Comic Relief is quite different from other charities because it's so driven by entertainment - so while the PR that you're doing does promote where the money is spent and why it's an important cause, the campaign is built around the big TV show, the single, the celebrity challenges and all the other exciting stuff that happens as part of Comic Relief - so you find you're talking to entertainment and feature journalists more than anything - other aid charities might try and engage international development journalists or hard news journalists - but at Comic Relief the power of entertainment is the key!

At Cancer Research I'm working on a range of projects, which mostly have a human interest/ health angle - like their SunSmart campaign - a health awareness campaign encouraging people to take care in the sun, and The Bobby Moore Fund, which is raising funds and awareness for bowel cancer. So this involves lots of selling in case studies as real life features and thinking of creative ways to get journalists to write about the health messaging. 

In-house or Agency?
I have to say I've never worked for an agency and it doesn't really appeal to me. I enjoy working within the organisation that I'm PRing and think I've got to the stage of my career now where I'll always be an in-house girl. I definitely want to stay within charity PR and hopefully work my way up to a senior level - although I'm not sure I'd want to get to such a senior position where you never speak to journalists or negotiate coverage because that's what I love most about the job.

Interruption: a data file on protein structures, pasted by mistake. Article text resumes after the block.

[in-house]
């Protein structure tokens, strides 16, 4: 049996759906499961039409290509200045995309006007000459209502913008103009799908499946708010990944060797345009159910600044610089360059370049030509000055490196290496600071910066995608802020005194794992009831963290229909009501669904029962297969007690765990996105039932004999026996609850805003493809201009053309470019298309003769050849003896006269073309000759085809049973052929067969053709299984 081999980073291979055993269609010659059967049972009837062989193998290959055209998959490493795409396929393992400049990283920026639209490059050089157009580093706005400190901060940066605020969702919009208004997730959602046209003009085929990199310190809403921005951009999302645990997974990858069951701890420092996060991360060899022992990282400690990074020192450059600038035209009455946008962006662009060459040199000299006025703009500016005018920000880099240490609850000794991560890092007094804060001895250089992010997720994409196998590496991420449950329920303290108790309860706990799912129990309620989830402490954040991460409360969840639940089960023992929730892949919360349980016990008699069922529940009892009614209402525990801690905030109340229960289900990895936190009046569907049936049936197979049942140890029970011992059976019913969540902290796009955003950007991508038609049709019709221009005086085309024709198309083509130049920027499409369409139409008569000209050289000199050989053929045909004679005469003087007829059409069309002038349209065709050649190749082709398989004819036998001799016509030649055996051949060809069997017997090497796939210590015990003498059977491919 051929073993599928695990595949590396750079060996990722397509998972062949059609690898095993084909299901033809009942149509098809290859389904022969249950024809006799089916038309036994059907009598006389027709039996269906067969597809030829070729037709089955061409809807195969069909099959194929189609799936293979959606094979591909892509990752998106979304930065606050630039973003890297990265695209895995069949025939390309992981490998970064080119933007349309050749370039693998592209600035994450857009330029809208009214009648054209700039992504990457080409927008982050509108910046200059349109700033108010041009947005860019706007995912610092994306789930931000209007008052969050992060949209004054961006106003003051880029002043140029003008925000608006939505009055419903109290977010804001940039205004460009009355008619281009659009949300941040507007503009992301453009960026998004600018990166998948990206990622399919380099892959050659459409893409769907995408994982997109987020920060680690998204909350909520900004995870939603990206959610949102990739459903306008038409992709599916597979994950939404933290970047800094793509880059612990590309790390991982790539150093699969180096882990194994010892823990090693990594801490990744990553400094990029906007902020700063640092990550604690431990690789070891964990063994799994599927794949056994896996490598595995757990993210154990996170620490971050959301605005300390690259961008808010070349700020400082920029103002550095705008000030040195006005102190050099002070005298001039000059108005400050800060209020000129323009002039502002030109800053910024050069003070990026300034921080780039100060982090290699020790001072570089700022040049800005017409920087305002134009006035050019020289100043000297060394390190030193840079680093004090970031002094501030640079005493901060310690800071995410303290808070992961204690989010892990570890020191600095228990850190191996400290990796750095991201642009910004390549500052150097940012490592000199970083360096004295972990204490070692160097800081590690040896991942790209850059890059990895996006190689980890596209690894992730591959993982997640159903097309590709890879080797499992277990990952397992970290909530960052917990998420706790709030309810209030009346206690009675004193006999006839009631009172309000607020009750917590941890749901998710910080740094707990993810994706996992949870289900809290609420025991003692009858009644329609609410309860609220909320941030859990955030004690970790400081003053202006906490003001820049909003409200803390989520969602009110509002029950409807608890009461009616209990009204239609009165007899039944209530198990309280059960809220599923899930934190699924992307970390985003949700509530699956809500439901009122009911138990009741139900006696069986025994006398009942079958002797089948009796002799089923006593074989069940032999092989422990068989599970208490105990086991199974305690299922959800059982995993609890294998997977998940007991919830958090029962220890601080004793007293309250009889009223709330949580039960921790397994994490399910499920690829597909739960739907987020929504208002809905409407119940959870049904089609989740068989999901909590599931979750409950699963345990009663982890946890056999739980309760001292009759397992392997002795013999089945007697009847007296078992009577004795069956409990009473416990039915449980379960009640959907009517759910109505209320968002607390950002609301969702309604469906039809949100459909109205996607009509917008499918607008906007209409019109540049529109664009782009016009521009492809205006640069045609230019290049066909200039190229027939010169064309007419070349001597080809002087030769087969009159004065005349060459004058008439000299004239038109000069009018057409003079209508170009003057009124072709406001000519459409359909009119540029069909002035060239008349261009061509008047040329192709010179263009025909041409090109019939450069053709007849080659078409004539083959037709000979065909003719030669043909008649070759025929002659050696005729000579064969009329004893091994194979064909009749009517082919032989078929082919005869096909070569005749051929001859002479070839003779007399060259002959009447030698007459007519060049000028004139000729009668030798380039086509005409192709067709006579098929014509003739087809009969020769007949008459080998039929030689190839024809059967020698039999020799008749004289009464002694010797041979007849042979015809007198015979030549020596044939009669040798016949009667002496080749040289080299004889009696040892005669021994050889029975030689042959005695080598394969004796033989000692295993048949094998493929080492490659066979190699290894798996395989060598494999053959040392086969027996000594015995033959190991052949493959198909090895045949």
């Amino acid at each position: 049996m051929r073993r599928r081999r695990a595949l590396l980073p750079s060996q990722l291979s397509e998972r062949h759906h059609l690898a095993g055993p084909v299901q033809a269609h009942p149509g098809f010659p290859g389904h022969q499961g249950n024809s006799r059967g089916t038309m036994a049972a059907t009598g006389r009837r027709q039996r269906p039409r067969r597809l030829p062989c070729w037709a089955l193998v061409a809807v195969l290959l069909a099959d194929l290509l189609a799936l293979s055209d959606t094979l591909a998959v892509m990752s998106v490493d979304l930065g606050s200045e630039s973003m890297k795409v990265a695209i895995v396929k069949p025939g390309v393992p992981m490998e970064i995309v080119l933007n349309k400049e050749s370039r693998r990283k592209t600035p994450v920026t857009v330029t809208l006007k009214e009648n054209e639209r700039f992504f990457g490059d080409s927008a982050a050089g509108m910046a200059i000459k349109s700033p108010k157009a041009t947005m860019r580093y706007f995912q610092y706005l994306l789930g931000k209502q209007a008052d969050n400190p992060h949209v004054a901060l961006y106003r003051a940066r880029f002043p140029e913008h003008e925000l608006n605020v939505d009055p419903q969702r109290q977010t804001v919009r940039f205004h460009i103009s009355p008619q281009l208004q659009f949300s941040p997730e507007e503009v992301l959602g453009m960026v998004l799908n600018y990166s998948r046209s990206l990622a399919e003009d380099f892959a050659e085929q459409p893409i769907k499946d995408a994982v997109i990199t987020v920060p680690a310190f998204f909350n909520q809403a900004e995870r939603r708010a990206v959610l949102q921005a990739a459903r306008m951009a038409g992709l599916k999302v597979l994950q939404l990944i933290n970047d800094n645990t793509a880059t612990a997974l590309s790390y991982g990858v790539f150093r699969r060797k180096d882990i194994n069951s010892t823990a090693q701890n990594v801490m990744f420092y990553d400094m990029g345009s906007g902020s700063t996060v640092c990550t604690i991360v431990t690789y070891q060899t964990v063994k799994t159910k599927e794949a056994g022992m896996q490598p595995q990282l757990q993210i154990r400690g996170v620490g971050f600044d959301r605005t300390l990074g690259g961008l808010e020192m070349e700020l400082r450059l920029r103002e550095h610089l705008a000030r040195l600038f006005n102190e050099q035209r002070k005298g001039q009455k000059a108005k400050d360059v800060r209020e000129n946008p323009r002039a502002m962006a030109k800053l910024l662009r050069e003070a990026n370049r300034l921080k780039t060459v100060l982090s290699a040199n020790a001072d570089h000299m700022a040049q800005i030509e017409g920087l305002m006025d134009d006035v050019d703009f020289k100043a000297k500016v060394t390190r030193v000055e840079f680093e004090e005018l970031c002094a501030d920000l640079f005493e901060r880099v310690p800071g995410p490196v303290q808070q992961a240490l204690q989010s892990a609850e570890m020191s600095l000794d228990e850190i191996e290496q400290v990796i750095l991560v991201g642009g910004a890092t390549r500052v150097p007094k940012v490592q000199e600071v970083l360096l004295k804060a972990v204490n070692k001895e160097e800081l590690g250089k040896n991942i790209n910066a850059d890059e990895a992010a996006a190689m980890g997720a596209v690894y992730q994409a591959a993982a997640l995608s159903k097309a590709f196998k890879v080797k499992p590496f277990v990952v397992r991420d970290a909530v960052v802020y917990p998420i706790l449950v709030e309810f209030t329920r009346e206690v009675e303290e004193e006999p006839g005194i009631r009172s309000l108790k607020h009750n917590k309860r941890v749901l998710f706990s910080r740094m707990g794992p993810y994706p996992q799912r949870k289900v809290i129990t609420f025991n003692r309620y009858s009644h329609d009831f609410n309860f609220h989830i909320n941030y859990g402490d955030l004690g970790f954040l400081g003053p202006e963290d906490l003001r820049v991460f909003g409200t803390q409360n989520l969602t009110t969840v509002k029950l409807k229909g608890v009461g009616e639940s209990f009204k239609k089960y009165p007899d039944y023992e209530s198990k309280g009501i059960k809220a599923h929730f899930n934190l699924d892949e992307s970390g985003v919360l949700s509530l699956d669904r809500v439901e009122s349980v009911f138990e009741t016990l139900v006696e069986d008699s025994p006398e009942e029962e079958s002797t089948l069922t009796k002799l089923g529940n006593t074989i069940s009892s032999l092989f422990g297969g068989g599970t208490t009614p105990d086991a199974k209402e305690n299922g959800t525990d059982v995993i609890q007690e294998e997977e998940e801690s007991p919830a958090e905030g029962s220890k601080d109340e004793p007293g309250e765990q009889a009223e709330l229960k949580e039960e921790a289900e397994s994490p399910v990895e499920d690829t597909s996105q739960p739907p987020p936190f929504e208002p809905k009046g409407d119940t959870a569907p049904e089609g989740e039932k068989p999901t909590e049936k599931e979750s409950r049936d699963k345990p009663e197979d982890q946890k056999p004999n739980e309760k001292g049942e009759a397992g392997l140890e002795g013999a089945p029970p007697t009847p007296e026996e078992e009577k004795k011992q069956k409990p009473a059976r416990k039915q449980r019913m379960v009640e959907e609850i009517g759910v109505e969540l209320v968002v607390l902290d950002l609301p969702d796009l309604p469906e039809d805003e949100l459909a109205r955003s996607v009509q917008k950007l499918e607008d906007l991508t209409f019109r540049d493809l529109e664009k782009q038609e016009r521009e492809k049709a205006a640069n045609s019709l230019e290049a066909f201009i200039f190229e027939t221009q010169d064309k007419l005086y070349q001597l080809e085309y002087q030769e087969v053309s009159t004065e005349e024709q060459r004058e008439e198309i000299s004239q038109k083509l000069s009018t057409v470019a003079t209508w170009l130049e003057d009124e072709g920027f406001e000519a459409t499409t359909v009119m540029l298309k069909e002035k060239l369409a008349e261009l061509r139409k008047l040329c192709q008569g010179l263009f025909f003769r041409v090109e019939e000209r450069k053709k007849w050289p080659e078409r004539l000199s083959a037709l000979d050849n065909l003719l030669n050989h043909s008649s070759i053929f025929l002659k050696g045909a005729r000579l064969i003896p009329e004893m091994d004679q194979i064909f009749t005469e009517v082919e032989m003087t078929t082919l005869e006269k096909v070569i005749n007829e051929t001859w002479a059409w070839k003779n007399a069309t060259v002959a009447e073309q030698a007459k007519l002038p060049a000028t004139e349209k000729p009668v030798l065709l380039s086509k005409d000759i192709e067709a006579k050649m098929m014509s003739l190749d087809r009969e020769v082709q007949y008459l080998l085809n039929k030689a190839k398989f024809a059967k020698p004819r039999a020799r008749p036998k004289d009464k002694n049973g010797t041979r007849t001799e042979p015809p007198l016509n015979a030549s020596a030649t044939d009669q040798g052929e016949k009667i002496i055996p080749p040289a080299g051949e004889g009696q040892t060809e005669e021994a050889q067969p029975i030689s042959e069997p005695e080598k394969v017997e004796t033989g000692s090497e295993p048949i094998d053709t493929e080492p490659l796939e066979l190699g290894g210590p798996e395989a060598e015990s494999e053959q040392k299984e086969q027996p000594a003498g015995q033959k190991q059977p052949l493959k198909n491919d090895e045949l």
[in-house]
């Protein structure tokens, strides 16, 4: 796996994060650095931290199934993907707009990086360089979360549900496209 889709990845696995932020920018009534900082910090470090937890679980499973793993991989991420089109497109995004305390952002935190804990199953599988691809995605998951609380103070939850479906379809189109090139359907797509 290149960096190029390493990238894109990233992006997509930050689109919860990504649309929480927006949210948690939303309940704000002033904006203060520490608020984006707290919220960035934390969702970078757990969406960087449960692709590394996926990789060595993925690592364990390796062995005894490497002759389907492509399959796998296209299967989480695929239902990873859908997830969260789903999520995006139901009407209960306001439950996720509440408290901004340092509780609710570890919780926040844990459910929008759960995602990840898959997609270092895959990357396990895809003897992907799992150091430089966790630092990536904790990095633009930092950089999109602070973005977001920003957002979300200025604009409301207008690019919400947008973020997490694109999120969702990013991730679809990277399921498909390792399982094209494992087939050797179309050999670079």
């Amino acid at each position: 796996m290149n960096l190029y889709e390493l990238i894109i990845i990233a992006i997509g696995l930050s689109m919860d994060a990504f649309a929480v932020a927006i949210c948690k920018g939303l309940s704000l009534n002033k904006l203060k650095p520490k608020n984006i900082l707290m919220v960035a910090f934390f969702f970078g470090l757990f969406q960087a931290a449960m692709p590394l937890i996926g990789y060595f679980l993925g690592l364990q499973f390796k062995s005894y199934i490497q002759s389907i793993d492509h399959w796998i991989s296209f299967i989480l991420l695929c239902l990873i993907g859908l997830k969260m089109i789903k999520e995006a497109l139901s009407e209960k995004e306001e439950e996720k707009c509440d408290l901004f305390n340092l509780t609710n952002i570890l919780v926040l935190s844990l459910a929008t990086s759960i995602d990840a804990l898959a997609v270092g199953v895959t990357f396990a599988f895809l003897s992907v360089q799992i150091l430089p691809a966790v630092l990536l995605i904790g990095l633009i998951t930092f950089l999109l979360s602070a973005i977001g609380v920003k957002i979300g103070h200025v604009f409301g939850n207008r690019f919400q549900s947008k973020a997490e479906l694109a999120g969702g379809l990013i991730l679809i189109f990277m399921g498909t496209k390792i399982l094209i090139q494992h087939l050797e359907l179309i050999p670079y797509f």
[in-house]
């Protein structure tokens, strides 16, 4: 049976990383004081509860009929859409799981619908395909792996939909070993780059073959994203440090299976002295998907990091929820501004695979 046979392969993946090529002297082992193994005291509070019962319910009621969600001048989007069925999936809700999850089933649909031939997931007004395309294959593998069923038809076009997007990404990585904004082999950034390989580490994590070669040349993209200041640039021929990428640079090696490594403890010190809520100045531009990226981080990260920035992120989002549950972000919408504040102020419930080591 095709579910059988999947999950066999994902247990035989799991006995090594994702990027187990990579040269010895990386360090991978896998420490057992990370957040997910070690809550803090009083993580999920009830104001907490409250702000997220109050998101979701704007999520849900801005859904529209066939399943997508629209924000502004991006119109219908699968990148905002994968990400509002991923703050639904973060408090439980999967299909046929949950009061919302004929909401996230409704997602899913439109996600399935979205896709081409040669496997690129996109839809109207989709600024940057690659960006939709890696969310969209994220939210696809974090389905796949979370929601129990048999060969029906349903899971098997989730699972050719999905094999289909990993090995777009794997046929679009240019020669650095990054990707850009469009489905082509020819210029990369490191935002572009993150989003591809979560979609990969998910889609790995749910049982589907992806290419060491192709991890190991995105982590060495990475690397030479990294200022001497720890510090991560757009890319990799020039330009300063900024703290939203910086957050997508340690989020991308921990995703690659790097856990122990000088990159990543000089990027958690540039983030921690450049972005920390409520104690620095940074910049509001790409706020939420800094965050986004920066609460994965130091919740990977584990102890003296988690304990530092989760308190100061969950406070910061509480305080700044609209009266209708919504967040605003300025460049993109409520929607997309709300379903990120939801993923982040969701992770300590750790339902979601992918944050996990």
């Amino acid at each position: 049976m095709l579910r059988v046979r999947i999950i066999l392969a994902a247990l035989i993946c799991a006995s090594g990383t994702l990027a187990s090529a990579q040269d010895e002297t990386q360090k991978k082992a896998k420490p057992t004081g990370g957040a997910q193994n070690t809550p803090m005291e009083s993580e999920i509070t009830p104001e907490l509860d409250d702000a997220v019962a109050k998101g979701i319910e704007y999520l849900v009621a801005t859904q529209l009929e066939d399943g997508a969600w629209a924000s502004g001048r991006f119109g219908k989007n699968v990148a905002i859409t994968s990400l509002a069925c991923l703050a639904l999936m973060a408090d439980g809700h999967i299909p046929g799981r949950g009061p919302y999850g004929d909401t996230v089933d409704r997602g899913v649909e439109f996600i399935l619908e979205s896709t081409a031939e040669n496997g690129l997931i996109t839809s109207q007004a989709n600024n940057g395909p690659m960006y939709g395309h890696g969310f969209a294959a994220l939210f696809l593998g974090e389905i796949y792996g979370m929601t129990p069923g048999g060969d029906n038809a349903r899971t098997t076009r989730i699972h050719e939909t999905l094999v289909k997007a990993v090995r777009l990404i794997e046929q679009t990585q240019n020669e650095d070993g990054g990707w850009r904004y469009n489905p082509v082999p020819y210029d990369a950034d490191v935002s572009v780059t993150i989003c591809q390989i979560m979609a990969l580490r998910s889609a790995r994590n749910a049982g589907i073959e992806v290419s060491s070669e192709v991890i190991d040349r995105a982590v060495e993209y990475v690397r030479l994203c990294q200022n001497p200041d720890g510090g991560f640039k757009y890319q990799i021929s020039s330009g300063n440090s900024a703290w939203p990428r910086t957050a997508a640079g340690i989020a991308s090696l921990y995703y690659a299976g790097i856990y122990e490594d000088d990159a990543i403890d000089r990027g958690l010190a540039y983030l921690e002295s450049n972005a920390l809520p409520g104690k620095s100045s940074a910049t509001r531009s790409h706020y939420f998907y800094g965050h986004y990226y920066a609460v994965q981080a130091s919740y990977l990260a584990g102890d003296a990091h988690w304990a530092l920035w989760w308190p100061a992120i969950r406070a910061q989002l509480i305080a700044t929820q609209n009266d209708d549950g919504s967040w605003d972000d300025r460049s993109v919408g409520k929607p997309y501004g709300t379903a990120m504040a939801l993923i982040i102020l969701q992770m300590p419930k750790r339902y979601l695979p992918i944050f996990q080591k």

What’s your favourite campaign?
My favourite campaign has to be the Red Nose Day just gone (RND'11). I was managing all of the TV publicity with an excellent assistant (which is key to enjoying a campaign!). There was so much great TV during that campaign - Take That shot a spoof video with a bunch of comedians which I got to go on with them (my dream since the age of 12!), and we got double pages in The Sun, The Mirror, The Star and loads of online. James Corden did another Smithy sketch which we got on the front page of the Radio Times and all over the papers. I spent three days on the road with the four boys from The Inbetweeners doing a 'Rude Road Trip' which was all over The Sun, Heat magazine and Radio 1. And the icing on the cake was spending a few days with David Tennant in Uganda making an appeal film and a report for The Radio Times and Radio 1. I never would have hoped of doing even one of these things in my career when I started out but to do them all in the space of four months was the most incredible experience.

Advice for students
·         An obvious one - but get as much experience as you can possibly get.
·         Be as keen as you can possibly muster - interns / assistants that wait to be asked to do something aren't the ones that will end up with job offers at the end of contracts- it's all about being proactive.
·         Don't be scared to ask questions and find out why a publicist made a decision. An intern once really grilled me about why I chose to put someone on Daybreak over BBC Breakfast when Breakfast had double the viewers and it shows that you're keen to learn and thinking strategically if you question things (although pick your moments - if it's obviously a moment of stress, perhaps save your grilling for a quieter moment!). 
So why has Lucy made it to the list? In seven years of graduating, she has worked with huge charities on a mixture of projects and clearly knows her sector well. She is one of the few people I’ve seen who is keeping her options open and on short-term contracts adding a variety to her CV.
You can follow Lucy on Twitter at @lucymcgill

Jessica North

Author & Editor